Calgary’s plan to limit liquor store proliferation lacks teeth: International Ave BRZ
|Report an Error|
Share via Email
Calgary has seen an explosion of liquor stores since Alberta privatized the sale of alcohol in 1993, according to a city report, with the number of retail outlets shooting up from 25 then to more than 340 today.
“I remember how crazy it was back in ’93 – everyone and their dog was opening up a liquor store,” said Alison Karim-McSwiney, executive director of the International Avenue BRZ, an organization that has recently fought to stop about a half dozen more stores from opening up in the Forest Lawn area.
A new proposal to further limit the ability for new stores to open in areas already saturated with retail liquor sales is being considered by city council this week, and while Karim-McSwiney said it “couldn’t hurt” the BRZ’s efforts, it really won’t amount to much, as written.
“I don’t think this goes far enough,” she said of the proposal, which would effectively tie city planners’ hands when it comes to relaxing the proximity rules for liquor-store applications.
Since 2003, the city has mandated a minimum 300-metre separation between liquor stores and a 150-metre separation between schools and liquor stores, but these rules didn’t apply to certain areas, including downtown and “regional commercial” properties.
Individual applicants could also ask the city to have the rules relaxed for a particular development, but the proposed new bylaw would limit the amount of relaxation to 10 per cent.
That would effectively create a hard proximity limit of 270 metres between existing liquor stores and new ones, and 135 metres between new liquor stores and schools.
The number of liquor stores per capita in Calgary has more than doubled in the past 20 years, city staff note in a report to council, but not everyone is convinced that represents a true “proliferation” of booze sales in Calgary.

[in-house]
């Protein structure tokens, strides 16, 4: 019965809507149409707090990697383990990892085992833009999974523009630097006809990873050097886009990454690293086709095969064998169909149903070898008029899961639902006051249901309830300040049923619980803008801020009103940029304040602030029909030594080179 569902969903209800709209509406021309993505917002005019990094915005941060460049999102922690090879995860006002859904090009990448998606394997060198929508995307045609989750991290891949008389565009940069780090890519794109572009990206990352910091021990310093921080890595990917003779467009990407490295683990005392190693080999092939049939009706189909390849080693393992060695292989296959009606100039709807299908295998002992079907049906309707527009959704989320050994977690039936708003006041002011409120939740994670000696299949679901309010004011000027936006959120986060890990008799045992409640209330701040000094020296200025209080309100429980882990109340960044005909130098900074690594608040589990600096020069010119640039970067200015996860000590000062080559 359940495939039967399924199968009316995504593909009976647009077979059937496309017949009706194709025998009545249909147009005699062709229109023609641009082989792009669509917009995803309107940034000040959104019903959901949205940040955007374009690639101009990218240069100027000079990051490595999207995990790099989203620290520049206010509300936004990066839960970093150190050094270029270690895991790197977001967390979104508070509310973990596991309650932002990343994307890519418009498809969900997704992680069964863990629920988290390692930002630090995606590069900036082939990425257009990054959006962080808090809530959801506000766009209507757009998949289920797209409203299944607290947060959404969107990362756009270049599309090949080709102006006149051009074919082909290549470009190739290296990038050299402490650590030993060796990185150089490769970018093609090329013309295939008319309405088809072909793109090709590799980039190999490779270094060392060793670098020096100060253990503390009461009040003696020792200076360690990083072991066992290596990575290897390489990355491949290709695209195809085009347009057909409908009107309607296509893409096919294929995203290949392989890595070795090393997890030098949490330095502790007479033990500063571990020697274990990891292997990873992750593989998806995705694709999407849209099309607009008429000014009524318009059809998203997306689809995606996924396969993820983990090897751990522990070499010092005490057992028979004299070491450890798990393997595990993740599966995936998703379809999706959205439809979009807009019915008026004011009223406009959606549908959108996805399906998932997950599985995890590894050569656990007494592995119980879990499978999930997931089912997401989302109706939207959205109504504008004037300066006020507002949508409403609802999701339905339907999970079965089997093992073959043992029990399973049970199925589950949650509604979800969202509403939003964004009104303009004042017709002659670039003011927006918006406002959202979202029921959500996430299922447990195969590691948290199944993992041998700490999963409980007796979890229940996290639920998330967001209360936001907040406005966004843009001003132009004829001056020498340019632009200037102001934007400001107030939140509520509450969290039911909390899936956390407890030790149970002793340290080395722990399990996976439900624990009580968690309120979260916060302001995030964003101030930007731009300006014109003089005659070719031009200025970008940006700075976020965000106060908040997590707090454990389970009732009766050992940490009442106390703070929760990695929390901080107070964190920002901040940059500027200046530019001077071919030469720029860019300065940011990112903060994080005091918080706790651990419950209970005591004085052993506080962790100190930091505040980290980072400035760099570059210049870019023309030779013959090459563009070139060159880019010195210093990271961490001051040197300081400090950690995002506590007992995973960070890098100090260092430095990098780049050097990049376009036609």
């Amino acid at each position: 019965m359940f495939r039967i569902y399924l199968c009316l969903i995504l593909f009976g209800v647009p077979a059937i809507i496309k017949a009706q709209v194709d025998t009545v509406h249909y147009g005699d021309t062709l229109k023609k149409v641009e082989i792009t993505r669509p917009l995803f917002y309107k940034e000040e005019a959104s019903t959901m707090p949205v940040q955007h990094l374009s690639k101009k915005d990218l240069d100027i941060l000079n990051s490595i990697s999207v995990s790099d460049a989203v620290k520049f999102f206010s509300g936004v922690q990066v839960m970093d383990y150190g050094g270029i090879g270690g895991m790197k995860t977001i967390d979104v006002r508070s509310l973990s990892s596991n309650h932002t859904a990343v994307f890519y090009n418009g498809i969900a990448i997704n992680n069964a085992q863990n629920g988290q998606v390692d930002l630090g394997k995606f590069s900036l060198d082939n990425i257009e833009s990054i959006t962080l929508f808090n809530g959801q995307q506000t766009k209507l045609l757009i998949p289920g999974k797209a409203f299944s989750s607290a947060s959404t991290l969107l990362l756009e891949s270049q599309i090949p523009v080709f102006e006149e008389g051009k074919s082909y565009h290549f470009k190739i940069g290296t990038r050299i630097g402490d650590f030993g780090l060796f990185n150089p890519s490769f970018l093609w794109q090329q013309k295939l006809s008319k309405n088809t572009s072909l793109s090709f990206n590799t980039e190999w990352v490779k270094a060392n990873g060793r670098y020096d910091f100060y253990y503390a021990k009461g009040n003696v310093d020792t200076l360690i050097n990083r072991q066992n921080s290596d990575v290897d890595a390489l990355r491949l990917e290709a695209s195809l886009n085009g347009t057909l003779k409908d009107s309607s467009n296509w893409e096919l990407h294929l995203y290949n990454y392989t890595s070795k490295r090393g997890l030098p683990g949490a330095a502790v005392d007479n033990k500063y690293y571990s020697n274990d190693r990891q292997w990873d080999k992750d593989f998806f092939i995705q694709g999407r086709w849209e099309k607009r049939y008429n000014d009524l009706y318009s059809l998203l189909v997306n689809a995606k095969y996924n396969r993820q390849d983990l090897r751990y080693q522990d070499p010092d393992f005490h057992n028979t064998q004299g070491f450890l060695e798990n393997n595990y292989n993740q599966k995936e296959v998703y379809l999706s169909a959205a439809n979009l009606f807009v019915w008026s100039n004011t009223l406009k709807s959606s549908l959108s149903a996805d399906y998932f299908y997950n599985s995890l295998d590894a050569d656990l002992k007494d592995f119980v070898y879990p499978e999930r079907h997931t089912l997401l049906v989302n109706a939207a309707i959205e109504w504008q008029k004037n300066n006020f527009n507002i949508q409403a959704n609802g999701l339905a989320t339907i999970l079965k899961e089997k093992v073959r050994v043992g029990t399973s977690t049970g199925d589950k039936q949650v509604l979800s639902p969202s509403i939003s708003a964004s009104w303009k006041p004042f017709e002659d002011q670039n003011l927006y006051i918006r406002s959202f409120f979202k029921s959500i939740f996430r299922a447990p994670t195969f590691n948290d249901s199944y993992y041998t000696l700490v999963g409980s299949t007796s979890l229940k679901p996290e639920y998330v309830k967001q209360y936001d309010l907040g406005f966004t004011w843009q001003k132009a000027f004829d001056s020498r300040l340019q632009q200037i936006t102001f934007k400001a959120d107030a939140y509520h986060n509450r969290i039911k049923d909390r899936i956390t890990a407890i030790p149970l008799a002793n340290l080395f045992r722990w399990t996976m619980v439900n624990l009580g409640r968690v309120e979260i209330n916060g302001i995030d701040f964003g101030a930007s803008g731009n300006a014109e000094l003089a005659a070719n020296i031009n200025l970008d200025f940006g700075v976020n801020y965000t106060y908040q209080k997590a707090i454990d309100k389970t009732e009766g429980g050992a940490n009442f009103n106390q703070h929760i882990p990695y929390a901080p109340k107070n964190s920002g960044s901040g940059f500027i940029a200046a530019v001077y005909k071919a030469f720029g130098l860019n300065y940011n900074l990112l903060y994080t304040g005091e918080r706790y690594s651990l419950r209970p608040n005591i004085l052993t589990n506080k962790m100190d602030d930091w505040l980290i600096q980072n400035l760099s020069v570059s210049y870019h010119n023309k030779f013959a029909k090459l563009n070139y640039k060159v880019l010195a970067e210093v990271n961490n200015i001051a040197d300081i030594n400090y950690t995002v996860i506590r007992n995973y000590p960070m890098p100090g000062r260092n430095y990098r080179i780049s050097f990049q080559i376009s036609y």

Beverly Jarvis of the Urban Development Institute, an advocacy group for the local development industry, noted comparing stores per capita is not the best measure and suggested comparing square footage of liquor-store retail space to population would be more appropriate.
“The government-run liquor stores were generally substantially larger than the typical liquor store that would make up the store count in the current anaylsis,” she said in a written submission to council. “The majority of liquor stores built since privatization are a fraction of the size of the old ALCB (Alberta Liquor Control Board) outlets.”
But Karim-McSwiney said there is “a very significant amount of research” suggesting an overabundance of liquor outlets in close proximity “puts a community a bit at risk.”
“It’s the clutter of the signs and just the image it portrays,” she said. “And frankly, we’re revitalizing the (Forest Lawn) community, so for us it’s very important that we have a variety of stores and not a proliferation of stores that our community feels is not beneficial.”
She wished council would go further in updating its rules.
“Some communities should be able to opt out (of new liquor stores altogether) if they have reasons on why it’s important not to have any more of if they can prove that there is proliferation that has happened,” she said. “I think that would have been a better bylaw.”